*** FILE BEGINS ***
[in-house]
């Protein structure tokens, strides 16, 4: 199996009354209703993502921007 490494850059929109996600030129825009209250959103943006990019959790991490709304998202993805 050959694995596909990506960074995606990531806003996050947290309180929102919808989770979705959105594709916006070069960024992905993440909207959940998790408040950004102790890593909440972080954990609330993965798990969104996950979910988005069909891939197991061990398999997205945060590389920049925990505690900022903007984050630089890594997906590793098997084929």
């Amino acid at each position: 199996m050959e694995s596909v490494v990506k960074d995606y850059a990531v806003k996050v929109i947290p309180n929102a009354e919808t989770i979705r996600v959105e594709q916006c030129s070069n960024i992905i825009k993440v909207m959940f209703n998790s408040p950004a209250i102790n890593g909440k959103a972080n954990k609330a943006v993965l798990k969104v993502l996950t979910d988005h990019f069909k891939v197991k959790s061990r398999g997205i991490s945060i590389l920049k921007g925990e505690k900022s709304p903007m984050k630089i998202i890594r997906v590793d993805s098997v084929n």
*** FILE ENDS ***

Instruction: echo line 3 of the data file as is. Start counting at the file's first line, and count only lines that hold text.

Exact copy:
């Amino acid at each position: 199996m050959e694995s596909v490494v990506k960074d995606y850059a990531v806003k996050v929109i947290p309180n929102a009354e919808t989770i979705r996600v959105e594709q916006c030129s070069n960024i992905i825009k993440v909207m959940f209703n998790s408040p950004a209250i102790n890593g909440k959103a972080n954990k609330a943006v993965l798990k969104v993502l996950t979910d988005h990019f069909k891939v197991k959790s061990r398999g997205i991490s945060i590389l920049k921007g925990e505690k900022s709304p903007m984050k630089i998202i890594r997906v590793d993805s098997v084929n």